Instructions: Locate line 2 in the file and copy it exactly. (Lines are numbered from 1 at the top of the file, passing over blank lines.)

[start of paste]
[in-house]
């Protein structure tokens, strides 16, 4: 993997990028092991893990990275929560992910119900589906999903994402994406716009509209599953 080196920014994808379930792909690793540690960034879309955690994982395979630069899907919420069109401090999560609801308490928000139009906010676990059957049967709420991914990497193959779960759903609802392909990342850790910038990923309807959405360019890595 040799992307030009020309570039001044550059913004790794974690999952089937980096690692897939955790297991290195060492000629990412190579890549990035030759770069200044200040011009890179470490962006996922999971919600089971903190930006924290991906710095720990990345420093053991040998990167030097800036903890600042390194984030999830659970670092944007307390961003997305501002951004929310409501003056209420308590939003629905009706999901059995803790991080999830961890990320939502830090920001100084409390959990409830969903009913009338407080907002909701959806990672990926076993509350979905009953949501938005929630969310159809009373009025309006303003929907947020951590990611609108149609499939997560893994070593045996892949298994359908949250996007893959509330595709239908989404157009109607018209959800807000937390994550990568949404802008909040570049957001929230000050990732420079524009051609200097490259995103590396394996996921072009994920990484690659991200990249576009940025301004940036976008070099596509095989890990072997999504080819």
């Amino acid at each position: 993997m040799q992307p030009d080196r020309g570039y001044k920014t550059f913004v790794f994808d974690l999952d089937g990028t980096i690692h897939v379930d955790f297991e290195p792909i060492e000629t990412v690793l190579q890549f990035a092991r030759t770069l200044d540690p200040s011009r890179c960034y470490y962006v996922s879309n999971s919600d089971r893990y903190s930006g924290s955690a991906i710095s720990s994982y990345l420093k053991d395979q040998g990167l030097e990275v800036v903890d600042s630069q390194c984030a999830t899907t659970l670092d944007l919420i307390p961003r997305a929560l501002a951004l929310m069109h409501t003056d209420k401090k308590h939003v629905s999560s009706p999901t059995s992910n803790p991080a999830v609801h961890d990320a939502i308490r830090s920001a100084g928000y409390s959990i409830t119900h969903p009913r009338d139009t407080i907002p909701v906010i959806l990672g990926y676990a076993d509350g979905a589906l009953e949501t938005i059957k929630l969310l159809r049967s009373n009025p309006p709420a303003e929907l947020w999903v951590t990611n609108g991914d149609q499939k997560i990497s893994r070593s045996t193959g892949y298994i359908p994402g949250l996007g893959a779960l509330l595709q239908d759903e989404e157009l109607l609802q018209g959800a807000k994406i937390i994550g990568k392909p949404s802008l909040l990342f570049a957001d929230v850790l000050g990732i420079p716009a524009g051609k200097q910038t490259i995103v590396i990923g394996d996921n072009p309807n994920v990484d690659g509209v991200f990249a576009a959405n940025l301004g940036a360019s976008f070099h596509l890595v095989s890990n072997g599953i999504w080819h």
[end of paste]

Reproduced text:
């Protein structure tokens, strides 16, 4: 993997990028092991893990990275929560992910119900589906999903994402994406716009509209599953 080196920014994808379930792909690793540690960034879309955690994982395979630069899907919420069109401090999560609801308490928000139009906010676990059957049967709420991914990497193959779960759903609802392909990342850790910038990923309807959405360019890595 040799992307030009020309570039001044550059913004790794974690999952089937980096690692897939955790297991290195060492000629990412190579890549990035030759770069200044200040011009890179470490962006996922999971919600089971903190930006924290991906710095720990990345420093053991040998990167030097800036903890600042390194984030999830659970670092944007307390961003997305501002951004929310409501003056209420308590939003629905009706999901059995803790991080999830961890990320939502830090920001100084409390959990409830969903009913009338407080907002909701959806990672990926076993509350979905009953949501938005929630969310159809009373009025309006303003929907947020951590990611609108149609499939997560893994070593045996892949298994359908949250996007893959509330595709239908989404157009109607018209959800807000937390994550990568949404802008909040570049957001929230000050990732420079524009051609200097490259995103590396394996996921072009994920990484690659991200990249576009940025301004940036976008070099596509095989890990072997999504080819």